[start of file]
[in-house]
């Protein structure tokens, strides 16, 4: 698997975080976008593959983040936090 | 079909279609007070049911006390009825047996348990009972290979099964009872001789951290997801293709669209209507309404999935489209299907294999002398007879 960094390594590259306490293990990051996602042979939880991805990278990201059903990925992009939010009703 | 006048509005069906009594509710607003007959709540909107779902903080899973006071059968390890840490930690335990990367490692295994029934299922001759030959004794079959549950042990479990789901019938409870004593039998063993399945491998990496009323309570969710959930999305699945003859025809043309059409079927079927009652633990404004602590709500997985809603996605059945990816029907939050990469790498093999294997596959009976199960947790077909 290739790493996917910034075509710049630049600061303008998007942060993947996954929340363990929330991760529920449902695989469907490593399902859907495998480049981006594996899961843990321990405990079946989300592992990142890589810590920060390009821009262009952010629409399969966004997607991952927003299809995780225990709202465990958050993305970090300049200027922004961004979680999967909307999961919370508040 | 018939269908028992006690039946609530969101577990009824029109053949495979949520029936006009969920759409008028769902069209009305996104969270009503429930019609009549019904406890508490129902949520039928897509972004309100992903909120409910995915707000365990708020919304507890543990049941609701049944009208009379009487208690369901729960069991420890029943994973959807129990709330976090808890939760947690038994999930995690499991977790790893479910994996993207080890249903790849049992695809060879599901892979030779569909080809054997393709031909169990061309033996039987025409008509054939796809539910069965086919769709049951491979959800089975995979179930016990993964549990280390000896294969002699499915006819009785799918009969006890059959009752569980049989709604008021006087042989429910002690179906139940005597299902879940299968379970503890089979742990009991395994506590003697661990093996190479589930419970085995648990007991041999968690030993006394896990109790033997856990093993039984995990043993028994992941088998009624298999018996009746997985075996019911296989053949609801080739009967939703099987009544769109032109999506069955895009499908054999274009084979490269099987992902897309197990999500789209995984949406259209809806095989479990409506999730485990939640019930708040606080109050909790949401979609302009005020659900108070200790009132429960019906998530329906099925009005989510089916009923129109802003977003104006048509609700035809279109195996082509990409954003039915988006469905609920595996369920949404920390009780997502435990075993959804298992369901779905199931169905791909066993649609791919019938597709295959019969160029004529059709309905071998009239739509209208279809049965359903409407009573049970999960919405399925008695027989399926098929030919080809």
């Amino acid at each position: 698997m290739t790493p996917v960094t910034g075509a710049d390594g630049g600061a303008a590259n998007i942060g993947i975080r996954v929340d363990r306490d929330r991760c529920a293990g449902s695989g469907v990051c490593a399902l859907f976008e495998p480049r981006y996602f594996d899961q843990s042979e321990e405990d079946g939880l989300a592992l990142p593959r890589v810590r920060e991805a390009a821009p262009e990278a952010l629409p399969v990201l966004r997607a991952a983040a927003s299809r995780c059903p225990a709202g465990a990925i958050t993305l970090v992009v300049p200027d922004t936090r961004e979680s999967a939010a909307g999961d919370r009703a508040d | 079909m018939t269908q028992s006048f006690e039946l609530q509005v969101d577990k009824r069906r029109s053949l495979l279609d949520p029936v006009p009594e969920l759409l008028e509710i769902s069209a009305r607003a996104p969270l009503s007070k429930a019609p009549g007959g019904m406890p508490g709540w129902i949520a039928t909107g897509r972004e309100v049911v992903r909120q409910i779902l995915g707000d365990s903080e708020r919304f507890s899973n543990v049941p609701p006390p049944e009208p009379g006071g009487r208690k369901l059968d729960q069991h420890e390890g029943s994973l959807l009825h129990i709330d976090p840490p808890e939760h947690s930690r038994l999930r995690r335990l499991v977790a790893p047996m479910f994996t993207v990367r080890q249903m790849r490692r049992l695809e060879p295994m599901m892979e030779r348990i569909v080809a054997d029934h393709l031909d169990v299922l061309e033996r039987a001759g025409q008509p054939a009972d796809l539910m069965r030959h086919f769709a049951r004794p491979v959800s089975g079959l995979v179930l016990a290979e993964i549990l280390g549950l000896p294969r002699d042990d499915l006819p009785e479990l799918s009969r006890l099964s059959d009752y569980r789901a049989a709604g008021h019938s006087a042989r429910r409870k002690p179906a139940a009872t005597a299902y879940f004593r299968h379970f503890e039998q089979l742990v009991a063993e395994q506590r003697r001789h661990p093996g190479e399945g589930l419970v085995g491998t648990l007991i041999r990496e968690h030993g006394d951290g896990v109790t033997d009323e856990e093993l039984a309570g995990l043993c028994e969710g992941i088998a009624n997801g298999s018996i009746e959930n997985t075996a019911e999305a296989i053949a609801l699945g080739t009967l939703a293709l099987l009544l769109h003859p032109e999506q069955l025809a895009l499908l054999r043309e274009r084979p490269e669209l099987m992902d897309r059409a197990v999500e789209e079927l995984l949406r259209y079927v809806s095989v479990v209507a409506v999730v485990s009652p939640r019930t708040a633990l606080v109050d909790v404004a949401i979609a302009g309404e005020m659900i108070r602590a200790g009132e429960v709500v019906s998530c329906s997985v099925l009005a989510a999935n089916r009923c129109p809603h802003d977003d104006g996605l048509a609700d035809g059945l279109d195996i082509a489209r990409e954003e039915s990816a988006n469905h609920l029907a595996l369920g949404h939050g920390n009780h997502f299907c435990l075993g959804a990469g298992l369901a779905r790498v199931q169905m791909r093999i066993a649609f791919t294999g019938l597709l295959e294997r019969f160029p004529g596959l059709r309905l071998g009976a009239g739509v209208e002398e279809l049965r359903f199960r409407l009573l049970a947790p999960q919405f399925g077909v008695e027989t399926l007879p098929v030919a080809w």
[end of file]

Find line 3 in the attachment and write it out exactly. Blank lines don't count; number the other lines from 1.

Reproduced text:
């Amino acid at each position: 698997m290739t790493p996917v960094t910034g075509a710049d390594g630049g600061a303008a590259n998007i942060g993947i975080r996954v929340d363990r306490d929330r991760c529920a293990g449902s695989g469907v990051c490593a399902l859907f976008e495998p480049r981006y996602f594996d899961q843990s042979e321990e405990d079946g939880l989300a592992l990142p593959r890589v810590r920060e991805a390009a821009p262009e990278a952010l629409p399969v990201l966004r997607a991952a983040a927003s299809r995780c059903p225990a709202g465990a990925i958050t993305l970090v992009v300049p200027d922004t936090r961004e979680s999967a939010a909307g999961d919370r009703a508040d | 079909m018939t269908q028992s006048f006690e039946l609530q509005v969101d577990k009824r069906r029109s053949l495979l279609d949520p029936v006009p009594e969920l759409l008028e509710i769902s069209a009305r607003a996104p969270l009503s007070k429930a019609p009549g007959g019904m406890p508490g709540w129902i949520a039928t909107g897509r972004e309100v049911v992903r909120q409910i779902l995915g707000d365990s903080e708020r919304f507890s899973n543990v049941p609701p006390p049944e009208p009379g006071g009487r208690k369901l059968d729960q069991h420890e390890g029943s994973l959807l009825h129990i709330d976090p840490p808890e939760h947690s930690r038994l999930r995690r335990l499991v977790a790893p047996m479910f994996t993207v990367r080890q249903m790849r490692r049992l695809e060879p295994m599901m892979e030779r348990i569909v080809a054997d029934h393709l031909d169990v299922l061309e033996r039987a001759g025409q008509p054939a009972d796809l539910m069965r030959h086919f769709a049951r004794p491979v959800s089975g079959l995979v179930l016990a290979e993964i549990l280390g549950l000896p294969r002699d042990d499915l006819p009785e479990l799918s009969r006890l099964s059959d009752y569980r789901a049989a709604g008021h019938s006087a042989r429910r409870k002690p179906a139940a009872t005597a299902y879940f004593r299968h379970f503890e039998q089979l742990v009991a063993e395994q506590r003697r001789h661990p093996g190479e399945g589930l419970v085995g491998t648990l007991i041999r990496e968690h030993g006394d951290g896990v109790t033997d009323e856990e093993l039984a309570g995990l043993c028994e969710g992941i088998a009624n997801g298999s018996i009746e959930n997985t075996a019911e999305a296989i053949a609801l699945g080739t009967l939703a293709l099987l009544l769109h003859p032109e999506q069955l025809a895009l499908l054999r043309e274009r084979p490269e669209l099987m992902d897309r059409a197990v999500e789209e079927l995984l949406r259209y079927v809806s095989v479990v209507a409506v999730v485990s009652p939640r019930t708040a633990l606080v109050d909790v404004a949401i979609a302009g309404e005020m659900i108070r602590a200790g009132e429960v709500v019906s998530c329906s997985v099925l009005a989510a999935n089916r009923c129109p809603h802003d977003d104006g996605l048509a609700d035809g059945l279109d195996i082509a489209r990409e954003e039915s990816a988006n469905h609920l029907a595996l369920g949404h939050g920390n009780h997502f299907c435990l075993g959804a990469g298992l369901a779905r790498v199931q169905m791909r093999i066993a649609f791919t294999g019938l597709l295959e294997r019969f160029p004529g596959l059709r309905l071998g009976a009239g739509v209208e002398e279809l049965r359903f199960r409407l009573l049970a947790p999960q919405f399925g077909v008695e027989t399926l007879p098929v030919a080809w």